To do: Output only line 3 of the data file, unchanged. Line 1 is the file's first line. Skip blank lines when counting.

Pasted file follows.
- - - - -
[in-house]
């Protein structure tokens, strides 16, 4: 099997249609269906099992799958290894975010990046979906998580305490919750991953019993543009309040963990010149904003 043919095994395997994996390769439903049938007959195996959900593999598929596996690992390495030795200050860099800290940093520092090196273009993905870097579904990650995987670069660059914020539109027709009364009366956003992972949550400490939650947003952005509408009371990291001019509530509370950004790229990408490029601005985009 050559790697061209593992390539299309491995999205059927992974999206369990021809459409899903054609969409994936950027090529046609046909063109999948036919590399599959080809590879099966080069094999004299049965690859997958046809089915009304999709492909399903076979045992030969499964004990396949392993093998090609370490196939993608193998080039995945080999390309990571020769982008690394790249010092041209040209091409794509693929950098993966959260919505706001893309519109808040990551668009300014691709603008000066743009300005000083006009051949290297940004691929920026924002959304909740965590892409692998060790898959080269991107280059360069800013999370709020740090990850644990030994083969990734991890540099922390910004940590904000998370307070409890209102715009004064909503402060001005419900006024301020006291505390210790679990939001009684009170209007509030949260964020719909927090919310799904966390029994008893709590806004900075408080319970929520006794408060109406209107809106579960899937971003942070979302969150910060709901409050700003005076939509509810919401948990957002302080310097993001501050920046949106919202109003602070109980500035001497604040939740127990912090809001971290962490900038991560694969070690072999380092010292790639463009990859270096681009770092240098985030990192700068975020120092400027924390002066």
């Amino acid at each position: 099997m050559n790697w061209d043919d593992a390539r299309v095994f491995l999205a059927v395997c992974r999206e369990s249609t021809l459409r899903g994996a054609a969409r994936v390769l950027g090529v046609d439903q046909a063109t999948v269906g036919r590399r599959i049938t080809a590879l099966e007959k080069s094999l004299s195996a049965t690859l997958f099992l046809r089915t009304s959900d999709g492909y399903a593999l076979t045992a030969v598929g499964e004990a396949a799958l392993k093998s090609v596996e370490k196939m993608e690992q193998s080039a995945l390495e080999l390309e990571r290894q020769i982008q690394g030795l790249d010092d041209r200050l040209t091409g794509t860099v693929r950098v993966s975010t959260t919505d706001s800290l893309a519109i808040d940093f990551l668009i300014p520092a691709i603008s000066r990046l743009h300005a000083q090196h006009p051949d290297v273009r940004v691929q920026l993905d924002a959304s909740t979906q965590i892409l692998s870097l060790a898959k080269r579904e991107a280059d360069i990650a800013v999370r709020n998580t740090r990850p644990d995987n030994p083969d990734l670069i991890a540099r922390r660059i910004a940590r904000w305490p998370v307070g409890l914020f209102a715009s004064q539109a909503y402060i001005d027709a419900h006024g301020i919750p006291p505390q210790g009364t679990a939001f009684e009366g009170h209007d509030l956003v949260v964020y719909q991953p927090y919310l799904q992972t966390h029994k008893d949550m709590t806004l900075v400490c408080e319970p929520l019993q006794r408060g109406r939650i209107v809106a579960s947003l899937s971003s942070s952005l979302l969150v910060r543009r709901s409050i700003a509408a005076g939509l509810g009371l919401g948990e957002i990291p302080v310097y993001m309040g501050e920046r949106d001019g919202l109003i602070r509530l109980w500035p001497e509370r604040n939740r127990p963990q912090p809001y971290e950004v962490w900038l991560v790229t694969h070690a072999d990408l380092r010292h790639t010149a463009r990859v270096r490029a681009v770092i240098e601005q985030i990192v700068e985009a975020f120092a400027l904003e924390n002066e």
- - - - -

């Amino acid at each position: 099997m050559n790697w061209d043919d593992a390539r299309v095994f491995l999205a059927v395997c992974r999206e369990s249609t021809l459409r899903g994996a054609a969409r994936v390769l950027g090529v046609d439903q046909a063109t999948v269906g036919r590399r599959i049938t080809a590879l099966e007959k080069s094999l004299s195996a049965t690859l997958f099992l046809r089915t009304s959900d999709g492909y399903a593999l076979t045992a030969v598929g499964e004990a396949a799958l392993k093998s090609v596996e370490k196939m993608e690992q193998s080039a995945l390495e080999l390309e990571r290894q020769i982008q690394g030795l790249d010092d041209r200050l040209t091409g794509t860099v693929r950098v993966s975010t959260t919505d706001s800290l893309a519109i808040d940093f990551l668009i300014p520092a691709i603008s000066r990046l743009h300005a000083q090196h006009p051949d290297v273009r940004v691929q920026l993905d924002a959304s909740t979906q965590i892409l692998s870097l060790a898959k080269r579904e991107a280059d360069i990650a800013v999370r709020n998580t740090r990850p644990d995987n030994p083969d990734l670069i991890a540099r922390r660059i910004a940590r904000w305490p998370v307070g409890l914020f209102a715009s004064q539109a909503y402060i001005d027709a419900h006024g301020i919750p006291p505390q210790g009364t679990a939001f009684e009366g009170h209007d509030l956003v949260v964020y719909q991953p927090y919310l799904q992972t966390h029994k008893d949550m709590t806004l900075v400490c408080e319970p929520l019993q006794r408060g109406r939650i209107v809106a579960s947003l899937s971003s942070s952005l979302l969150v910060r543009r709901s409050i700003a509408a005076g939509l509810g009371l919401g948990e957002i990291p302080v310097y993001m309040g501050e920046r949106d001019g919202l109003i602070r509530l109980w500035p001497e509370r604040n939740r127990p963990q912090p809001y971290e950004v962490w900038l991560v790229t694969h070690a072999d990408l380092r010292h790639t010149a463009r990859v270096r490029a681009v770092i240098e601005q985030i990192v700068e985009a975020f120092a400027l904003e924390n002066e």